D Days
H Hours
M Min
until the 2018 Commonwealth Games commence.
Longines Time
April 4 to 15 2018

Isaac Makwala achieves his golden promise

11 Apr 2018

Botswana's Isaac Makwala has achieved what he set out to do, winning his first major championship gold medal with a well-executed 44.35 in the men's 400m final.

The race also gave the southern African nation its third gold medal at a Commonwealth Games and it's fourth medal with teammate Baboloki Thebe pipping Jamaica’s Javon Francis to silver.

"I came here ready for this and everything has been going well since the IAAF World Championships," Makwala said after his winning race.

Silver medalist Baboloki Thebe of Botswana, gold medalist Isaac Makwala of Botswana and bronze medalist Javon Francis of Jamaica celebrate during the medal ceremony for the Men’s 400 metres
Bronze medallist Javon Francis of Jamaica and Botswanan's gold medallist Isaac Makwala and silver medallist Baboloki Thebe celebrate during the medal ceremony for the men’s 400m.

Anyone who has ever played left-back on a soccer field against a speedy right winger knows it can be a hairy experience. So defenders across the globe should breathe a sigh of relief that Makwala eventually decided to swap his footy boots for track spikes.

“I was a good footballer, and I was always up the right wing,” he laughs.

“I was so fast, it was difficult to mark me! I concentrated on playing football until I was 23 but then I tried out athletics, and I realised I liked doing a solo event rather than a team one. I felt that I could be good, so I decided to become an athlete.”

Makwala believes his late start in professional sport is the reason it's only now, aged 31, that he seems to be entering his prime. Last summer, at the Meeting de Atletismo Madrid, he became the first man ever to run the 200m in under 20 seconds (19.77) and the 400m in under 44 seconds (43.92) on the same day.

“I think starting late means I took longer to get fast, and I am definitely peaking a bit later than a lot of runners,” he says.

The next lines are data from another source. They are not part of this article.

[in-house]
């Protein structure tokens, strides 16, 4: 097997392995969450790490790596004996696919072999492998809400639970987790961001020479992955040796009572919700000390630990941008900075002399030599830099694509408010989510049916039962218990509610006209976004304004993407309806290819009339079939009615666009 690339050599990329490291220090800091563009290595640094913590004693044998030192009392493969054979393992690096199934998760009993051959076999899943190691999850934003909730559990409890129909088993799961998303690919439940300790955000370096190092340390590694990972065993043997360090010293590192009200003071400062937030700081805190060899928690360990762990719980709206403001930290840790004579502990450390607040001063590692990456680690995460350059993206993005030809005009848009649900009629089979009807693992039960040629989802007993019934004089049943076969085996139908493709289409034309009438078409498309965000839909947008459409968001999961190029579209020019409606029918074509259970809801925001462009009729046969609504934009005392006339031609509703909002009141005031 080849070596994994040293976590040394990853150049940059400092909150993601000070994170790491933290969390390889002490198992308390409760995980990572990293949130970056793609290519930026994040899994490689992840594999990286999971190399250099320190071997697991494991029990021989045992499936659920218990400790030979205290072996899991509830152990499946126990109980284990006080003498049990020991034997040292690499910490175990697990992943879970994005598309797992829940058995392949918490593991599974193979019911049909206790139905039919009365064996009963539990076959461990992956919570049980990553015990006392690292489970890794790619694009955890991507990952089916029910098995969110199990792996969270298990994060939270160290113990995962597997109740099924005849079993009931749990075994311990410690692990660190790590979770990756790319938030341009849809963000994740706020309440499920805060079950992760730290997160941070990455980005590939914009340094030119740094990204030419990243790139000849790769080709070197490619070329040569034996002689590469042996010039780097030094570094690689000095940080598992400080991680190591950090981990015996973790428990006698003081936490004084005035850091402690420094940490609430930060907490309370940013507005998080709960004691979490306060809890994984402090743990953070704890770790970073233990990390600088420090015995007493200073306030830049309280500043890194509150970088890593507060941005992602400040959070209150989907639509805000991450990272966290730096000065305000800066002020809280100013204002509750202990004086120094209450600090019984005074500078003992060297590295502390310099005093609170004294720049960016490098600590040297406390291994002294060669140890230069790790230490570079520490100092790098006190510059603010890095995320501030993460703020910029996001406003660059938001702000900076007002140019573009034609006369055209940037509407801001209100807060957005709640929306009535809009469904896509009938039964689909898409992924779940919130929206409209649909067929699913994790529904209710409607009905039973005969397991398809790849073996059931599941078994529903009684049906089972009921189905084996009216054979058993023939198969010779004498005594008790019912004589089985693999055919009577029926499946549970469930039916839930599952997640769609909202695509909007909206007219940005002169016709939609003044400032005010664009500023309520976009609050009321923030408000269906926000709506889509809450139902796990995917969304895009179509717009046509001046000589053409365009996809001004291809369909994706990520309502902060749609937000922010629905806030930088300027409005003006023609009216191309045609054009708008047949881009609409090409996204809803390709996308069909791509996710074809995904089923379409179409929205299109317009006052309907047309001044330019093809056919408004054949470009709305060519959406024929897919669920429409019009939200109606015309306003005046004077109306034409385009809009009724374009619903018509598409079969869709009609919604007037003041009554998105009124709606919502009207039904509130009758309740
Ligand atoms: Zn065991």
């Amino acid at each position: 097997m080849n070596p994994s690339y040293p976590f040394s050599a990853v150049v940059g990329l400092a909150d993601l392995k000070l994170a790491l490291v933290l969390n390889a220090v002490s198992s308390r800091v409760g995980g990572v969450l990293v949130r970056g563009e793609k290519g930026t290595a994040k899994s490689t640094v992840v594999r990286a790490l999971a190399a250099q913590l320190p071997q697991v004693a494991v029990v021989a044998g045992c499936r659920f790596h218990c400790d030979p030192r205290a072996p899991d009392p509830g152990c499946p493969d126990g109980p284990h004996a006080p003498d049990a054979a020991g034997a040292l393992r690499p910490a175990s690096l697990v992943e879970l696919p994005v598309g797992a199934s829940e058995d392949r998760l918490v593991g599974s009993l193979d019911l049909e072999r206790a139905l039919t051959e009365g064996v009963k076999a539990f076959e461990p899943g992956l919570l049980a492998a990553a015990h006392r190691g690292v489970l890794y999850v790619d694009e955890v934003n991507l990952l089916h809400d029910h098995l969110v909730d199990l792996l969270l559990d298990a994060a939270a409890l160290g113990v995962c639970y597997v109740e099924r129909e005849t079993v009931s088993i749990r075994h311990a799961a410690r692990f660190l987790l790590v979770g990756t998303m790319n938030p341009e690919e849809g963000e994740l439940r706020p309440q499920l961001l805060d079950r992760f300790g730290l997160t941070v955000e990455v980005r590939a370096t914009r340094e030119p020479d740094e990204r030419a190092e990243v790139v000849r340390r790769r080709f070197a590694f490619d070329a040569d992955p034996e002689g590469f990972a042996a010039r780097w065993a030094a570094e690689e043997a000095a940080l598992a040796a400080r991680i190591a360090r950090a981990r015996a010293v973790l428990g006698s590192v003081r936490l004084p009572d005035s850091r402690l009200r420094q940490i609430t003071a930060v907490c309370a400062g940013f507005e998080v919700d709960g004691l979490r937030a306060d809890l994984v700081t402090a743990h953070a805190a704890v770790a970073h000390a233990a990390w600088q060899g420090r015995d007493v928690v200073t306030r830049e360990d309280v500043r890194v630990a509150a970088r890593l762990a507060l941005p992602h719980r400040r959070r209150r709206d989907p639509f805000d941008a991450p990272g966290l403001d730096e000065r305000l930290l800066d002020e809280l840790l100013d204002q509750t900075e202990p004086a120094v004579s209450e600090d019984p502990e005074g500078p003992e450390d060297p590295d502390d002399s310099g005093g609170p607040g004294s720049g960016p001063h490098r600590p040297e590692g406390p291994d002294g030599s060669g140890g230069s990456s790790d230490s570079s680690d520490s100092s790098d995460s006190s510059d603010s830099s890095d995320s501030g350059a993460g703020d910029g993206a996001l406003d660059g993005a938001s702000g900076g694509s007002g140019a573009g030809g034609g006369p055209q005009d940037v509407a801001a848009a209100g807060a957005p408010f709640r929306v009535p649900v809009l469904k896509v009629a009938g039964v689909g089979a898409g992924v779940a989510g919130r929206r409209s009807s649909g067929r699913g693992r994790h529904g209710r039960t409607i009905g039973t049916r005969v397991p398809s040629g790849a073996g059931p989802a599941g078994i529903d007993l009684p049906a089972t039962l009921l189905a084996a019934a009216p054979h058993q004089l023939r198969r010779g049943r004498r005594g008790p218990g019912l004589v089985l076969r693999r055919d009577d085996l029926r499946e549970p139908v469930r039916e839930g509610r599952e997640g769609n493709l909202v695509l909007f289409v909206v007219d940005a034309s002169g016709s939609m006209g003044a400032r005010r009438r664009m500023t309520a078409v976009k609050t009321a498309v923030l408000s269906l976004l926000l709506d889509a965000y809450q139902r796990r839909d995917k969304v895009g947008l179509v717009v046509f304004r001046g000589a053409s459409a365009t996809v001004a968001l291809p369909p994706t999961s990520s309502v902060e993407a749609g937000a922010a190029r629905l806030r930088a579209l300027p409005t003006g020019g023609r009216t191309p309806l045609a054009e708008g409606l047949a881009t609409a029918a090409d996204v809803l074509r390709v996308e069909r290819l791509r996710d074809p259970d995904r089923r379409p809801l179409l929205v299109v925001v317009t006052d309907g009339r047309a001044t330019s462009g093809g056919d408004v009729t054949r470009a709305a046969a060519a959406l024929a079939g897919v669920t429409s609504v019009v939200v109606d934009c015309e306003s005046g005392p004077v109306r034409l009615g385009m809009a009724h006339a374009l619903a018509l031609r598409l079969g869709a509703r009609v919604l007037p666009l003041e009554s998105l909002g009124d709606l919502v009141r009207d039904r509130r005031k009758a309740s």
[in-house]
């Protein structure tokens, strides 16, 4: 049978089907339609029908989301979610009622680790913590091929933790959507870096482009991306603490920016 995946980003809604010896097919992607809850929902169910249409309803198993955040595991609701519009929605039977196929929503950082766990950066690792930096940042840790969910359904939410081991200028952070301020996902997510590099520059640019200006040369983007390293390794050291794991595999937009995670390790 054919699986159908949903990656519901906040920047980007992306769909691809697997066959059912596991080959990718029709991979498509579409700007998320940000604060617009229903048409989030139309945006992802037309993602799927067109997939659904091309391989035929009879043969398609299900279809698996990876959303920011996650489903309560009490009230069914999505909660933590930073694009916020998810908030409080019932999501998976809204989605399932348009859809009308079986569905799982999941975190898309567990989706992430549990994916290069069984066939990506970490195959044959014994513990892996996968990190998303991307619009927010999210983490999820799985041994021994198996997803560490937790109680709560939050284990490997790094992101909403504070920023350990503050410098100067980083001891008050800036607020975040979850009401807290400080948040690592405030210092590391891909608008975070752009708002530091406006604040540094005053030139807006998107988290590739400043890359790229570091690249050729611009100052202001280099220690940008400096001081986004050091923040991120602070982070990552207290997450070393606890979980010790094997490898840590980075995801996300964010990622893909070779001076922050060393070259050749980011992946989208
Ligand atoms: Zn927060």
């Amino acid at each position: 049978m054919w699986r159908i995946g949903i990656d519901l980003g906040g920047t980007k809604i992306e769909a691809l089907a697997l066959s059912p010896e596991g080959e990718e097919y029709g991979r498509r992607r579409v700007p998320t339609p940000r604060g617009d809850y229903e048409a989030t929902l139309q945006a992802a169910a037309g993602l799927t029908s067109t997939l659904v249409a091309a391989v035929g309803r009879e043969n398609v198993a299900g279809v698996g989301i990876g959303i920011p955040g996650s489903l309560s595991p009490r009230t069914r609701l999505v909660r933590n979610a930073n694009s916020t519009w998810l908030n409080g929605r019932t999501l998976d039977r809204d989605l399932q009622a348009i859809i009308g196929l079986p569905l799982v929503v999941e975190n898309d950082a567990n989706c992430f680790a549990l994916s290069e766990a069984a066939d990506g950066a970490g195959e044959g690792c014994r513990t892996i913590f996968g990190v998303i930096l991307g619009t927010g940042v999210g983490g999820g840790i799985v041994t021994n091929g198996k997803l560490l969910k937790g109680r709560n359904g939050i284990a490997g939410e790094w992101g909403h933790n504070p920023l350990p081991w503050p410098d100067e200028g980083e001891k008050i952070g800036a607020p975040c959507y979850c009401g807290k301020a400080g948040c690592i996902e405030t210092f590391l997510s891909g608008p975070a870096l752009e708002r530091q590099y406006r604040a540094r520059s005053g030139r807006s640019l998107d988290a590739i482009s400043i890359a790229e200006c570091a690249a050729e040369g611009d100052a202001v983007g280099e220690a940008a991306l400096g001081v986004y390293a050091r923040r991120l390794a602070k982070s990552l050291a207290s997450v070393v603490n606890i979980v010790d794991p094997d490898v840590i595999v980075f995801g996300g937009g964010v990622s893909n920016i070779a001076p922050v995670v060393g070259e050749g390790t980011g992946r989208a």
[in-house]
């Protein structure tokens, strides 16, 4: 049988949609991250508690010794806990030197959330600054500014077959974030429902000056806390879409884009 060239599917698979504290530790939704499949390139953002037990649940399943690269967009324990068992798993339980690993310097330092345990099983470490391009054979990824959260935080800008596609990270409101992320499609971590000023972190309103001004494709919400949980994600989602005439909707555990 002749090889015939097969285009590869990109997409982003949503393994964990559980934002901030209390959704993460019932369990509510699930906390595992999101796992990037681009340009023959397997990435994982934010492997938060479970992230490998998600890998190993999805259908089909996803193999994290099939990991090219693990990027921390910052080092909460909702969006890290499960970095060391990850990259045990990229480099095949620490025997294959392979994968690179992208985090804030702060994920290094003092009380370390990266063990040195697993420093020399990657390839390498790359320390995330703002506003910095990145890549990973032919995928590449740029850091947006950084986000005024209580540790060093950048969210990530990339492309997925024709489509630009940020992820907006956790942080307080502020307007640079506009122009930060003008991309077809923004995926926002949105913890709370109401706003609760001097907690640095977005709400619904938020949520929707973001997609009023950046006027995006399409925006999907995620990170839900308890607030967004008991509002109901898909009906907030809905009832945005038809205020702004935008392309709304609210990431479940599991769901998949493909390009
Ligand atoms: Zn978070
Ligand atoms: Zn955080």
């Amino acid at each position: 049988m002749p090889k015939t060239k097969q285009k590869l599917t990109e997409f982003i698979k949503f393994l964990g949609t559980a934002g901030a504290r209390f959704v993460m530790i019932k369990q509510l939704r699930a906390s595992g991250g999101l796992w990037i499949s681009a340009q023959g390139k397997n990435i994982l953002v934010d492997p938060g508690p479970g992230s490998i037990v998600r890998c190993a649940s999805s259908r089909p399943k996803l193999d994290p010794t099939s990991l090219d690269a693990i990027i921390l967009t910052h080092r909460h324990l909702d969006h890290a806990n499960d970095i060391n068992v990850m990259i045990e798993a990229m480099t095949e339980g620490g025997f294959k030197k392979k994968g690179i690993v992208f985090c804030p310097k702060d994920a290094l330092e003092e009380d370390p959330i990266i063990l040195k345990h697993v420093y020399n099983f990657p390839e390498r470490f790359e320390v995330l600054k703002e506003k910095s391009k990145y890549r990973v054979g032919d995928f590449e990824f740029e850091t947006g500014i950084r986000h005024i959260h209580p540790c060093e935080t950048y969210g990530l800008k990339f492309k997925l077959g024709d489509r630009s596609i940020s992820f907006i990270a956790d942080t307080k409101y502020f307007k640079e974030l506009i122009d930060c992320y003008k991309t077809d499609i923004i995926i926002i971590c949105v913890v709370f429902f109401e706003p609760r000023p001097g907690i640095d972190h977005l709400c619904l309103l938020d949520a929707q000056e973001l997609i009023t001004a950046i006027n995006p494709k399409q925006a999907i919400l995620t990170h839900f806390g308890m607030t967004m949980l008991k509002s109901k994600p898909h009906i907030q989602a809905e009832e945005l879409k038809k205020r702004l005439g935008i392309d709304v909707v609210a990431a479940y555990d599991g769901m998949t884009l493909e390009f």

Usain Bolt was a star attraction at the Glasgow 2014 Commonwealth Games. The sight of him anchoring Jamaica to 4x100m gold, and then dancing to The Proclaimers with the crowd, is one the Hampden Park spectators won't forget in a hurry.

But with the greatest sprinter of all time since retired, there’s a vacancy at the top and Makwala feels it will be filled by another Commonwealth athlete.

“My aim is to become the best, to move up, and be number one,” he says.

The 200m especially is wide open at the moment, and there is a chance for somebody new to try to dominate the event.

“There’s Wayde van Niekerk and of course the Jamaicans, who produce so many good runners. The competition is going to be really good. It’s an exciting time for the sport.”

Isaac Makwala competes by himself at the 2017 London World Championships. He's hoping to win a gold medal at Gold Coast 2018 Commonwealth Games.

Makwala had an odd 2017. There was the blistering performance in Spain, but also the disappointment of the World Athletics Championships in London, during which he caught the norovirus and was initially barred from running in the heats.

He eventually completed a bizarre solo time trial to make the semifinals (and celebrated with a press-up in front of a wild London crowd), but struggled in a final which was won by Turkey’s Ramil Guliyev.

“It wasn’t so good for me, and Rio (2016 Olympic Games, where he failed to reach the 400m final) wasn’t so good, but now I am looking for my chance this season,” he says.

Makwala and Thebe will now join forces in pursuit of another gold for Botswana in the men's 4x400m relay on Saturday 14 April at Carrara Stadium.

“We also should have a very competitive relay team at the Gold Coast," he said.

I feel like the Botswana team is top four in the world.”

Makwala's mantra is 'champions are not born, champions are made'. As a Manchester United and Barcelona-supporting soccer fan who loves Lionel Messi, the man who switched sports eight years ago knows what it takes to be a winner.

“Anything can be achieved through training hard and hard work,” he says.

And few will be training harder, or running faster, at the Games.

This article was produced by AMP Media.